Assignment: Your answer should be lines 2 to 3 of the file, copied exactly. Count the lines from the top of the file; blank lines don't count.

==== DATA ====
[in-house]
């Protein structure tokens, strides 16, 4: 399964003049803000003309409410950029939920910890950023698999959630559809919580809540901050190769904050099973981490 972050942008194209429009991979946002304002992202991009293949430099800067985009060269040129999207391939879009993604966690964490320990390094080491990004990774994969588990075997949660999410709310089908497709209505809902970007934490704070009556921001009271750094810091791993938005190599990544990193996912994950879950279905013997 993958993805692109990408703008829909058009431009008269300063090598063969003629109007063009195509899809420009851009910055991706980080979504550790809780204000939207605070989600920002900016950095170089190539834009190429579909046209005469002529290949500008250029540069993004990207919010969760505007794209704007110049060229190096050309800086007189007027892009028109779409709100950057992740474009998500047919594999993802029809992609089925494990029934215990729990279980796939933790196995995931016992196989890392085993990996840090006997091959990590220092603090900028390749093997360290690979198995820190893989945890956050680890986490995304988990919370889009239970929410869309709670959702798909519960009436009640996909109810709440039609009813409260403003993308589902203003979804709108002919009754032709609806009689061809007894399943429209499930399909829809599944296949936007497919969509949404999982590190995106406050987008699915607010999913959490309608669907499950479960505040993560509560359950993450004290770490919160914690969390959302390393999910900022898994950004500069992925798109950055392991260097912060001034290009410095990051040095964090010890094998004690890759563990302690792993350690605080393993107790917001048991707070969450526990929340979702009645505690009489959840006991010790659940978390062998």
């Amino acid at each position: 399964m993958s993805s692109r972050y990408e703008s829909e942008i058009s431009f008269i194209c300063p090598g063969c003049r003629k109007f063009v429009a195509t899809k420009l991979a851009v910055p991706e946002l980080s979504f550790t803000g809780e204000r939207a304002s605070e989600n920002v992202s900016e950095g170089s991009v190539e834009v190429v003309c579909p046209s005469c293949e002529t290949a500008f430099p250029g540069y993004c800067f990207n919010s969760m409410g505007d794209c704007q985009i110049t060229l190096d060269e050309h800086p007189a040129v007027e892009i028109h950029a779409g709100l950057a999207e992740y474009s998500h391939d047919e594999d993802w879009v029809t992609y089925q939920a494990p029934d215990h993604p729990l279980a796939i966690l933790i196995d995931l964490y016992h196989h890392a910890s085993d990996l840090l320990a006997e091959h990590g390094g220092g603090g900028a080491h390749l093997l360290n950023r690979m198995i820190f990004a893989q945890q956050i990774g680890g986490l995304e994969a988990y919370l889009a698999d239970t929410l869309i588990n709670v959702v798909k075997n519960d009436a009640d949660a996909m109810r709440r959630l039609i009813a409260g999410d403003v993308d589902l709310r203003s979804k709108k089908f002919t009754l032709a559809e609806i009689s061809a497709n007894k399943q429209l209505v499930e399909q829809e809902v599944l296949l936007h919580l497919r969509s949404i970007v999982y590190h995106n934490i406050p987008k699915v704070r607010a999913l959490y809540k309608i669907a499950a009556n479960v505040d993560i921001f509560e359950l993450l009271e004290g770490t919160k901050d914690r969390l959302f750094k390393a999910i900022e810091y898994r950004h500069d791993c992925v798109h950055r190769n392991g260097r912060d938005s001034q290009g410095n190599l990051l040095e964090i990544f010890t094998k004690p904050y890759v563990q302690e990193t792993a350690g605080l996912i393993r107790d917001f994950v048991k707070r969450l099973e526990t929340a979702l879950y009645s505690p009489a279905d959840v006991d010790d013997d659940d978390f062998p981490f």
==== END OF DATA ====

């Protein structure tokens, strides 16, 4: 399964003049803000003309409410950029939920910890950023698999959630559809919580809540901050190769904050099973981490 972050942008194209429009991979946002304002992202991009293949430099800067985009060269040129999207391939879009993604966690964490320990390094080491990004990774994969588990075997949660999410709310089908497709209505809902970007934490704070009556921001009271750094810091791993938005190599990544990193996912994950879950279905013997 993958993805692109990408703008829909058009431009008269300063090598063969003629109007063009195509899809420009851009910055991706980080979504550790809780204000939207605070989600920002900016950095170089190539834009190429579909046209005469002529290949500008250029540069993004990207919010969760505007794209704007110049060229190096050309800086007189007027892009028109779409709100950057992740474009998500047919594999993802029809992609089925494990029934215990729990279980796939933790196995995931016992196989890392085993990996840090006997091959990590220092603090900028390749093997360290690979198995820190893989945890956050680890986490995304988990919370889009239970929410869309709670959702798909519960009436009640996909109810709440039609009813409260403003993308589902203003979804709108002919009754032709609806009689061809007894399943429209499930399909829809599944296949936007497919969509949404999982590190995106406050987008699915607010999913959490309608669907499950479960505040993560509560359950993450004290770490919160914690969390959302390393999910900022898994950004500069992925798109950055392991260097912060001034290009410095990051040095964090010890094998004690890759563990302690792993350690605080393993107790917001048991707070969450526990929340979702009645505690009489959840006991010790659940978390062998």
């Amino acid at each position: 399964m993958s993805s692109r972050y990408e703008s829909e942008i058009s431009f008269i194209c300063p090598g063969c003049r003629k109007f063009v429009a195509t899809k420009l991979a851009v910055p991706e946002l980080s979504f550790t803000g809780e204000r939207a304002s605070e989600n920002v992202s900016e950095g170089s991009v190539e834009v190429v003309c579909p046209s005469c293949e002529t290949a500008f430099p250029g540069y993004c800067f990207n919010s969760m409410g505007d794209c704007q985009i110049t060229l190096d060269e050309h800086p007189a040129v007027e892009i028109h950029a779409g709100l950057a999207e992740y474009s998500h391939d047919e594999d993802w879009v029809t992609y089925q939920a494990p029934d215990h993604p729990l279980a796939i966690l933790i196995d995931l964490y016992h196989h890392a910890s085993d990996l840090l320990a006997e091959h990590g390094g220092g603090g900028a080491h390749l093997l360290n950023r690979m198995i820190f990004a893989q945890q956050i990774g680890g986490l995304e994969a988990y919370l889009a698999d239970t929410l869309i588990n709670v959702v798909k075997n519960d009436a009640d949660a996909m109810r709440r959630l039609i009813a409260g999410d403003v993308d589902l709310r203003s979804k709108k089908f002919t009754l032709a559809e609806i009689s061809a497709n007894k399943q429209l209505v499930e399909q829809e809902v599944l296949l936007h919580l497919r969509s949404i970007v999982y590190h995106n934490i406050p987008k699915v704070r607010a999913l959490y809540k309608i669907a499950a009556n479960v505040d993560i921001f509560e359950l993450l009271e004290g770490t919160k901050d914690r969390l959302f750094k390393a999910i900022e810091y898994r950004h500069d791993c992925v798109h950055r190769n392991g260097r912060d938005s001034q290009g410095n190599l990051l040095e964090i990544f010890t094998k004690p904050y890759v563990q302690e990193t792993a350690g605080l996912i393993r107790d917001f994950v048991k707070r969450l099973e526990t929340a979702l879950y009645s505690p009489a279905d959840v006991d010790d013997d659940d978390f062998p981490f």